Not to talk of
What do all these names have in common?
They are all patronymic.
They all mean 'son of' or 'daughter of' a man. Or a patriarchical community of some sort, as in the case of O'X which could mean either 'grandson of X' or 'from X village'...
In many traditional societies, a person is defined by who their father is.
In the bible for instance, a visitor is always asked... 'who is your father?'
You better have an answer to that question - otherwise, you may never gain entry into anyone's home.
Of note is the reference to 'son of X' ad nauseum in old testament books. No-one is just them. They are always 'son of' someone else...
Even Our Lord was 'son of God', or 'son of Joseph', or 'son of Man'.
He was 'son of someone'.
In keeping with Hebrew tradition.
I am intrigued that at the transfiguration, God chose to say (about Jesus): This is my son...
Why did he not just say, this is Jesus...?
Even Jesus needed a father?
I love studying names.
One of my more nerdy endeavours :-)
Even in matrilineal societies (another of my pet geeky loves), patriarchy rules. You may inherit property and titles from your mother, but it is your father who gives you your identity.
Is it any wonder that nowadays with 50% of households with missing fathers in them, there are lost souls in ubiquitous abundance?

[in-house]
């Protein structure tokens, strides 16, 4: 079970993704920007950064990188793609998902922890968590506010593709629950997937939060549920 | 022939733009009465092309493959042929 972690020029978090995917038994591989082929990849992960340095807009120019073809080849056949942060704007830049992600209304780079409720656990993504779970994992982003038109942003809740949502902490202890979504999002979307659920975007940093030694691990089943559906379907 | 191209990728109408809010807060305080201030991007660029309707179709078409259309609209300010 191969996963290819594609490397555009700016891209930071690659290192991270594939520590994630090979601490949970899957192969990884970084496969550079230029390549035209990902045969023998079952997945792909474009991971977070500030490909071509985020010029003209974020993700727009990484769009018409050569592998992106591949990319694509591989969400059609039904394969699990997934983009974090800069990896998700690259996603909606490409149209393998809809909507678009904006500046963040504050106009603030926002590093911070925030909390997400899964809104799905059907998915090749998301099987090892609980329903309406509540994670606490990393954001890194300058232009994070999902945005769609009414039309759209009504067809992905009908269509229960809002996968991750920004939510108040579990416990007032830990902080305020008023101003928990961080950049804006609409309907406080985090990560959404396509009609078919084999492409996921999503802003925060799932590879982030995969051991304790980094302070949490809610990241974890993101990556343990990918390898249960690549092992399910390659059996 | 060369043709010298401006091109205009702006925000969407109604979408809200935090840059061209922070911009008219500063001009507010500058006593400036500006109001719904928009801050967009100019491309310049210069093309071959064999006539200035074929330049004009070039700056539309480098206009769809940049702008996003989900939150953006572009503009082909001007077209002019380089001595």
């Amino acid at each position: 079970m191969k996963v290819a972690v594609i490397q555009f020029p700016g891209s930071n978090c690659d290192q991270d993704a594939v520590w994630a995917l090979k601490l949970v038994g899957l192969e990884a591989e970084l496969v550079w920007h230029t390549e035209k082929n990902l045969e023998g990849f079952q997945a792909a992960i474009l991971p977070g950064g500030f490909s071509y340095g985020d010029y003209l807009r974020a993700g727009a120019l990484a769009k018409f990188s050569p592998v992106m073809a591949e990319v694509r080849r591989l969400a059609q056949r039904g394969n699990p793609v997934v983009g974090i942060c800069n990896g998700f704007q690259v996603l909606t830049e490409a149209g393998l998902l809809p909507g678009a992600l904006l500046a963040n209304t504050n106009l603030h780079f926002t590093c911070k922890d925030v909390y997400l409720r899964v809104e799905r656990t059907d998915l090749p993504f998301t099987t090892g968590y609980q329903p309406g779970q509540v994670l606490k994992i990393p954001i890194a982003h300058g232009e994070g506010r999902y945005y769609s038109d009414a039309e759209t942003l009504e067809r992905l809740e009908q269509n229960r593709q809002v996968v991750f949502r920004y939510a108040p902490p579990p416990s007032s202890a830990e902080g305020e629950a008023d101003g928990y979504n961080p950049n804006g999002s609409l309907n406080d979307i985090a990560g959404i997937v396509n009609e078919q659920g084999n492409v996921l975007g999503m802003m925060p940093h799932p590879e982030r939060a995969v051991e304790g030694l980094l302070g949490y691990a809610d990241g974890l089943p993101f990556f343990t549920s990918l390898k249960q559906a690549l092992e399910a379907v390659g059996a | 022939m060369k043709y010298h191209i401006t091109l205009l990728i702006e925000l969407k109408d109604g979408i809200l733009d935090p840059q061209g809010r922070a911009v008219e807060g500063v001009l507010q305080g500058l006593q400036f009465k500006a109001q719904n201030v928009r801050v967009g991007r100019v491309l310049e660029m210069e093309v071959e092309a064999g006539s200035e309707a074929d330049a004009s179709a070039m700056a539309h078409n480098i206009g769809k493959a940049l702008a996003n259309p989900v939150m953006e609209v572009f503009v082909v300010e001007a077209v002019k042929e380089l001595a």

Who is your father?
In many ways, there was a time when it was almost always a bad thing to have this question addressed to you, as a child, if it was asked within your own social circles. It meant you had messed up somehow.
Someone wanted to know who to 'give a talking to' because you had done something wrong.
Because you had been naughty and someone wanted to know whose shame you had come to embody.
Best if you steered clear of this question :-)
But that was then.
Now, no-one asks this question.
When Miley Cyrus was making an exhibition of herself on the world stage a few weeks ago, save for a few Manosphere bloggers who were posing the question, 'Where the heck is Ray?', no-one wanted to know about the father.
I remember when Lawrence Fishburne's daughter started to go down the wrong path. He was ostensily hurt. But that's as far as public fatherly input went.
Persona non grata.
Perhaps in Mr. Cyrus' case, this is a good thing. Afterall, he is spared some personal shame, no?
But what does this say about society in general?
This says that we accept the status quo.
That father is no longer the spiritual head of the family.
No-one need know who or where he is.
He disappeared and no-one went looking for him.
Should he come back, no-one would notice.
This is the missing question: Who is your father?
Perhaps I should give due credit to modern society.
Perhaps modern society actually understands the gravity of this question.
Which is precisely why we choose not to ask this question anymore.
Perhaps we are not as dumb as we seem :-)
This then, is in fact a good sign.
No-one is arguing about the sacredness of motherhood. It is plain to see how important a mother is.
But somehow we have forgotten how important a father is.
How did this happen?
And more importantly, how can we restore fatherhood to its former glory?